On May 24, the US Senate voted 49-48 to keep an amendment in the Immigration bill. The amendment would require the states to require photo ID for voting at the polls. However, shortly afterwards, the Senate invoked closure on the bill itself, 73-26. That later vote automatically defeated the voter photo ID amendment, and all other such “non-germane” amendments.
On May 23, the Conservative Party of New York endorsed candidates for statewide office. These statewide endorsements are tantamont to nomination, since it is extremely difficult for a non-endorsed candidate to force a small qualified party in New York to hold a primary (15,000 signatures of Conservative Party registrants would be needed to set up a Conservative Party primary; otherwise the endorsed candidates become the party’s nominees by default). The Conservative Party endorsed John Faso for Governor. He is one of the two contenders for the Republican Party’s nomination; the other contender is William Weld, who is also the Libertarian Party nominee. The Republicans won’t choose between them until a September primary.
Pat LaMarche, Green Party candidate for Governor of Maine, has submitted the 2,500+ small contributions, and the corresponding paperwork, to receive $1,400,000 in public funding. This is in accordance with Maine’s “clean elections” system, which does not discriminate for or against anyone because of political party affiliation.
On May 23, the Pennsylvania qualified minor parties filed their appeal brief in the 3rd circuit. The brief points out that the U.S. District Court Judge totally ignored the main point of the lawsuit…that the Green, Libertarian and Constitution Parties already meet Pennsylvania’s definition of “qualified party” (by polling over 67,000 votes in 2004 for at least one of their statewide nominees). Therefore, it is redundant to require them to submit 67,000 signatures on petitions, before their statewide nominees can be on the November ballot.
The brief also is noteworthy for its criticism of the 1971 U.S. Supreme Court precedent Jenness v Fortson. Normally it is not a good idea for any brief to criticize a U.S. Supreme Court precedent; briefs (at least in courts below the U.S. Supreme Court level) generally must simply accept all U.S. Supreme Court precedents, not criticize them. However, the new Pennsylvania brief’s criticism of Jenness v Fortson is not essential to that brief’s main argument. And it is valuable that a brief break with tradition and criticize Jenness v Fortson. Jenness v Fortson is a deeply flawed decision; it needs to be criticized. Jenness v Fortson was a unanimous U.S. Supreme Court decision in 1971 that upheld petition requirements (for independent candidates and new and unqualified political parties) of 5% of the number of registered voters. Jenness v Fortson is replete with factual errors, and also with doctrines that have since been repudiated by the U.S. Supreme Court itself. For example, a footnote in Jenness v Fortson suggests that if the plaintiff Socialist Workers Party nominees couldn’t get 88,000 signatures, they were free to run in the major party primaries. Since then, U.S. Supreme Court decisions have supported the right of political parties to exclude individuals who are not in sympathy with party principles, so Jenness is outdated.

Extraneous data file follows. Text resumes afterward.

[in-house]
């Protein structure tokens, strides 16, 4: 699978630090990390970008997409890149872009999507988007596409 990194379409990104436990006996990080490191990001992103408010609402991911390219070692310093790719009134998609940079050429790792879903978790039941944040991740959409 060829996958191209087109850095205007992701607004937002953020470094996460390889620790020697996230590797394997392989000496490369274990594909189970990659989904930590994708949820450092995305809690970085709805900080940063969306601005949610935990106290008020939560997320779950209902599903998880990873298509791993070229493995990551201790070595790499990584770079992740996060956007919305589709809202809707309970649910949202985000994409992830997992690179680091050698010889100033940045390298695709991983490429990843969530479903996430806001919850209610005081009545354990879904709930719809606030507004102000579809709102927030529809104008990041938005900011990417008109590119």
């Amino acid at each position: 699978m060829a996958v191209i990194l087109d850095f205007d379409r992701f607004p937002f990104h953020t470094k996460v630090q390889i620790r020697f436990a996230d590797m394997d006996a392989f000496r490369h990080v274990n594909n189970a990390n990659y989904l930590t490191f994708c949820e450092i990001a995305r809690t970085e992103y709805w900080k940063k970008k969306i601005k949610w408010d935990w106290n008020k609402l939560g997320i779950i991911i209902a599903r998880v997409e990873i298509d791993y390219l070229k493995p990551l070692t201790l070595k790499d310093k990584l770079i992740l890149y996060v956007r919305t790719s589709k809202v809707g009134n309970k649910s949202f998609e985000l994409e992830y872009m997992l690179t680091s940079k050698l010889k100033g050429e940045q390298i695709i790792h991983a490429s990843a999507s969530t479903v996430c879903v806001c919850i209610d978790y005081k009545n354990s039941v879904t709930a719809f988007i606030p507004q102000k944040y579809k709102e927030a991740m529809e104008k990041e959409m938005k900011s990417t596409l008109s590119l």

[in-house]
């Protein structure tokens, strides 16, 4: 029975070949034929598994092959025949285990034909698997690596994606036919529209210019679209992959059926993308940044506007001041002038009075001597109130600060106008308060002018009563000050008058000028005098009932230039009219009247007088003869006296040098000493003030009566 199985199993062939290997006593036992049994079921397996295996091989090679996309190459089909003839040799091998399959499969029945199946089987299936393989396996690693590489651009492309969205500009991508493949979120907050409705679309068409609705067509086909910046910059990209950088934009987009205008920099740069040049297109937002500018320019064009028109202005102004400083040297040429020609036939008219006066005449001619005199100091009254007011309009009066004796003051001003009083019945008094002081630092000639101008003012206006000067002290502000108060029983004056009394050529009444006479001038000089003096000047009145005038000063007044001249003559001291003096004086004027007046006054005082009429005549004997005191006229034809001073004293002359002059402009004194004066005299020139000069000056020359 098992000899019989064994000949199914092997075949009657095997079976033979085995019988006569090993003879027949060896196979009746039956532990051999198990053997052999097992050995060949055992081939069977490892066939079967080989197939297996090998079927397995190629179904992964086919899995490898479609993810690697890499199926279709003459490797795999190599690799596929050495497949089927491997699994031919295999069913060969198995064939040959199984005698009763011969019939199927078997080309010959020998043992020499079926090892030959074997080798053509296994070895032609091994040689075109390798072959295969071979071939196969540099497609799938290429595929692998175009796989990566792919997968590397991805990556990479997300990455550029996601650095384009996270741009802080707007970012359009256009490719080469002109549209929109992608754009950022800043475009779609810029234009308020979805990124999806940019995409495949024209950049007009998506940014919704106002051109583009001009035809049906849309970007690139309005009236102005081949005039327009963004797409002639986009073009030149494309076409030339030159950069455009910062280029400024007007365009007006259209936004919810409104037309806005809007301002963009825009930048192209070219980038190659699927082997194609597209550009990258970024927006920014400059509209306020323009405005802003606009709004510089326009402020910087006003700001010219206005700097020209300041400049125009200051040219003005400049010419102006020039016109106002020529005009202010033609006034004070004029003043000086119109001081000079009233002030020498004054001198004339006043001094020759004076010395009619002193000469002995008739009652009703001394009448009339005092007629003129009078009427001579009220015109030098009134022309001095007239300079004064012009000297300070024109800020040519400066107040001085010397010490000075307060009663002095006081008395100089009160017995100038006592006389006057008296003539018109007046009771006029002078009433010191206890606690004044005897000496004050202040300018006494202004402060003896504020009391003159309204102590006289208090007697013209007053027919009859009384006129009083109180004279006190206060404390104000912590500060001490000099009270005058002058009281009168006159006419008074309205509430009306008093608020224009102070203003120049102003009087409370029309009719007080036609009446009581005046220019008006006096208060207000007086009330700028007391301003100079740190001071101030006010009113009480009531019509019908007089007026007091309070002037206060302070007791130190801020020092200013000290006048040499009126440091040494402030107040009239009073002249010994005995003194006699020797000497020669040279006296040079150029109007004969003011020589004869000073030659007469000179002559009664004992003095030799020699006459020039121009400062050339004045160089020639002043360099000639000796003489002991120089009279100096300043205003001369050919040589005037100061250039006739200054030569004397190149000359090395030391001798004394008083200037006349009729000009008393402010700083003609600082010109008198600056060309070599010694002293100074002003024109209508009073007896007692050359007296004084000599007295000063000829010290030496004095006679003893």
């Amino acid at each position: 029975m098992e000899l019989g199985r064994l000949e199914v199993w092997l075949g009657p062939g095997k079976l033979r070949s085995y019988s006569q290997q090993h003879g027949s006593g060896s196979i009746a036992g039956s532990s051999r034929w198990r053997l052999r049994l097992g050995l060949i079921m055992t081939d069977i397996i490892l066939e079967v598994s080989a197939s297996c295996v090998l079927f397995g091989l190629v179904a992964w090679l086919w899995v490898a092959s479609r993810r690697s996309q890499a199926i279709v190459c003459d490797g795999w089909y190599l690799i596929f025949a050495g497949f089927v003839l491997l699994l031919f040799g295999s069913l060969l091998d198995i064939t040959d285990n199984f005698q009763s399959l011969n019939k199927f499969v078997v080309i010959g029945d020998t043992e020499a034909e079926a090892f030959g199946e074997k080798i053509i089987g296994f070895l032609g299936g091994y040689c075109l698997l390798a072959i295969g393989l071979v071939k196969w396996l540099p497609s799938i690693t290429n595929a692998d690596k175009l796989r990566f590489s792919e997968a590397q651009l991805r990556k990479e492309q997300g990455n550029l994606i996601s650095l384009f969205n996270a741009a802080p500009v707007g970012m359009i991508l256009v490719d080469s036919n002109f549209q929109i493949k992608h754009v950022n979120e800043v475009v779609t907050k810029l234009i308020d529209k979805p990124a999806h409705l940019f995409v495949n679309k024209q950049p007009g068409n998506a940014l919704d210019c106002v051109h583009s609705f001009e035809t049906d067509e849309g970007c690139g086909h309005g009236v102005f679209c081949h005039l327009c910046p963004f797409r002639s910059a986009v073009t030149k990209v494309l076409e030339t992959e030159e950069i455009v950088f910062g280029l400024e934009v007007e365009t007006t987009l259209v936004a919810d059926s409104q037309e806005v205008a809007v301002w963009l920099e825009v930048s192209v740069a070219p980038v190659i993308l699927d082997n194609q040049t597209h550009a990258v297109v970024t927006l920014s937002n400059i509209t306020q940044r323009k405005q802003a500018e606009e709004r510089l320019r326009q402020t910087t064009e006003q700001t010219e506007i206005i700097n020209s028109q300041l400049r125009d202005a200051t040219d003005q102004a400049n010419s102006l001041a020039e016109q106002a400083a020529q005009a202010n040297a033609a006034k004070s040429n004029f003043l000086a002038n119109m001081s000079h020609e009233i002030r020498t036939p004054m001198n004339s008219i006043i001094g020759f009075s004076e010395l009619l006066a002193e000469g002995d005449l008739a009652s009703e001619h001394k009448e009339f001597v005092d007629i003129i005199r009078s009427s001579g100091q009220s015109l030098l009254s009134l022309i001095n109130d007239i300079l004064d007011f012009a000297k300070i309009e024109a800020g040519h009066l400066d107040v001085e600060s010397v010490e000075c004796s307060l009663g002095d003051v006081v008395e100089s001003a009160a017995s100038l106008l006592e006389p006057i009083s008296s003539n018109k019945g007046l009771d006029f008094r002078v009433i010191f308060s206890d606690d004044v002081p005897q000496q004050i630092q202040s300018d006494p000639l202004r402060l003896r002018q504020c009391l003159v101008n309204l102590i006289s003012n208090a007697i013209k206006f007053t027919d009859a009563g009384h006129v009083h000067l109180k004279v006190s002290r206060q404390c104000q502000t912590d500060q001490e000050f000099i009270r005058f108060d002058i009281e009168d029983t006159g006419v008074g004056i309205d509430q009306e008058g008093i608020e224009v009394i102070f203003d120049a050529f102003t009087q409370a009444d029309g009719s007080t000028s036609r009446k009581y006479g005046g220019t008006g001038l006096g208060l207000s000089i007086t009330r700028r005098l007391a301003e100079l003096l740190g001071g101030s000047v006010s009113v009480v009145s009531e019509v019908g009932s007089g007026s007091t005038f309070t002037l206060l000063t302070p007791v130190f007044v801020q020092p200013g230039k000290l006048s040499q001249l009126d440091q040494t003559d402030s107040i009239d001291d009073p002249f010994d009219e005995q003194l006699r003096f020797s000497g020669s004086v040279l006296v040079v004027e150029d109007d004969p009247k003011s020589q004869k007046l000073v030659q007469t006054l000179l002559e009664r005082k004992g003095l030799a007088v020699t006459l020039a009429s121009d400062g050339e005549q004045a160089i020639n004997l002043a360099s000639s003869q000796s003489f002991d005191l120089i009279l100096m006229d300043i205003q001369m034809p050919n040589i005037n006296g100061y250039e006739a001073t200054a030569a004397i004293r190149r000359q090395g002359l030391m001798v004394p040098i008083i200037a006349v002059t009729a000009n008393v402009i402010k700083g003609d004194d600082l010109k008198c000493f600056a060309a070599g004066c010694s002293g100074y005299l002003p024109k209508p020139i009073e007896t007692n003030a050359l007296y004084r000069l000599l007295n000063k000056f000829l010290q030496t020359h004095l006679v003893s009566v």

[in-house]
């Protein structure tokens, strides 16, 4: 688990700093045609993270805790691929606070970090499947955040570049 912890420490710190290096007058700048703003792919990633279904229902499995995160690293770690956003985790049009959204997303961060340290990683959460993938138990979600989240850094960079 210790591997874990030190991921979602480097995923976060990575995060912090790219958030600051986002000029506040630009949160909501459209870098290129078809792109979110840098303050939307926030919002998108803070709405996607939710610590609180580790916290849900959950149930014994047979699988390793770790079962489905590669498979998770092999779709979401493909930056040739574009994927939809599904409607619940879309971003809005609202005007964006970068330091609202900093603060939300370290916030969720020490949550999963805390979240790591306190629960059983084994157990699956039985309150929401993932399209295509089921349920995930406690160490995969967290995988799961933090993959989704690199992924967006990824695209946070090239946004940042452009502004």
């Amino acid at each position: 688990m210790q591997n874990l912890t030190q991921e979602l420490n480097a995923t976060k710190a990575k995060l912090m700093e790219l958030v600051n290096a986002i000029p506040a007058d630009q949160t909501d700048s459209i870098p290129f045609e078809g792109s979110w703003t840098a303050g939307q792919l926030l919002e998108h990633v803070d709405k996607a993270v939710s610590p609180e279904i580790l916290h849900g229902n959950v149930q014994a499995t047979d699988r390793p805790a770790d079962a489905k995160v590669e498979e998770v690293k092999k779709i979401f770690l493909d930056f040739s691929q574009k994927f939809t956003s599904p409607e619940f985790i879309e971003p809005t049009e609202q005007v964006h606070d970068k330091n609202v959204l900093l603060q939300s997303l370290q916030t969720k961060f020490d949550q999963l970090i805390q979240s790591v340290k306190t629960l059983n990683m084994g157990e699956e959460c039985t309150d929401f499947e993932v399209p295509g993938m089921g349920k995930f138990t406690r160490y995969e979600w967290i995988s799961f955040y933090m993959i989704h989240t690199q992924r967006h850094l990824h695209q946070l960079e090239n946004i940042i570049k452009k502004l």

So far this year, 5 state legislatures have had bills to set up an inter-state compact of states that will promise to choose presidential electors who will vote for the winner of the national popular vote. The bills in California and Louisiana are the only ones still alive. The California bill, AB 2948, passed the Assembly Appropriations Committee on May 17, with all Democrats voting “yes” and all Republicans voting “no”. It will probably pass the Assembly on May 25.
Similar bills are likely to be introduced in New York this week, and several other states next week.
The Connecticut legislature adjourned, and failed to pass any of the 5 bills that would have eased the discriminatory aspects of the “Clean Elections” public funding bills. The Connecticut legislature had passed “Clean Elections” in 2005, but basically excluded all candidates except Democrats and Republicans. The funding does not begin until 2008, so it is possible something will be done in the 2007 legislative session. If not, the ACLU will sue on behalf of the Green Party.